That’s the kind of the ethos behind Bitcoin: opt-in and opt-out if you don’t like it. The forks are fine and there’s nothing wrong with Bitcoin Cash, it’s just how it’s marketed to people. It’s just a coin, it’s a chain, and it’s a Proof-of-Work chain, so there’s nothing really bad about it inherently. It’s just that they’re lying to people and tricking people by saying “this is the real Bitcoin.”
Max Keidun: Speaking about Bitcoin Cash, there’s a video of you sitting next to Roger Ver on a panel or something like that. He’s saying something and you look like you don’t like it at all. What was the panel about?
Samson Mow: It was supposed to be a panel with a few people, but apparently that was just a trick to get me to agree to go. They’d always wanted to have a debate between me and Roger. I don’t even remember the context of the panel, it was probably about Bitcoin and scaling. The market had decided and Bitcoin Cash was less than 10% of Bitcoin, but Roger’s statement was something about dying babies and that was not fun sitting next to him for 30 minutes.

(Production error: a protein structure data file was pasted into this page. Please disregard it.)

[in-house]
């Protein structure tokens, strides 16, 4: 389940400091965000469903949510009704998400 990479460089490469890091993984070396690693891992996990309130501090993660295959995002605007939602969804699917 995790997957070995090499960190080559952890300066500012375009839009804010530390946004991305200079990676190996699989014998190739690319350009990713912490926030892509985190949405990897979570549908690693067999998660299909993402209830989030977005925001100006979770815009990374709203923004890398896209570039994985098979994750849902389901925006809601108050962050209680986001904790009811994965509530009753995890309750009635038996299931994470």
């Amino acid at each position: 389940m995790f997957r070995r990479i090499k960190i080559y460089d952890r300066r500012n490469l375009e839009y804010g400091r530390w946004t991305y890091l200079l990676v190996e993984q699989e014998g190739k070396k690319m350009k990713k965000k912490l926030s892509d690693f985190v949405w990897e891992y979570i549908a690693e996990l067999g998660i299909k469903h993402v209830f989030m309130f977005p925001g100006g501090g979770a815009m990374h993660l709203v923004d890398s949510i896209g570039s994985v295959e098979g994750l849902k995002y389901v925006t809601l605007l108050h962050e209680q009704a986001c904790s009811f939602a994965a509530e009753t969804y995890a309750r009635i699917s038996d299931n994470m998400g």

Max Keidun: What’s your opinion on Roger Ver?
Samson Mow: I think some people have this perception that he was a good guy early on and that he was doing a lot of things for Bitcoin. I actually think he was just a guy pumping his bag so all the time. And he just pumps different bags at different times, so when there was only Bitcoin, he pumped Bitcoin.
He bought ads and tried to get adoption, but was that for Bitcoin itself or was it for his own financial gain? I think it’s for his own financial gain.
Cryptocurrencies in China
Max Keidun: You mentioned working at an exchange. What particular exchange did you work for?
Samson Mow: BTCC or BTC China.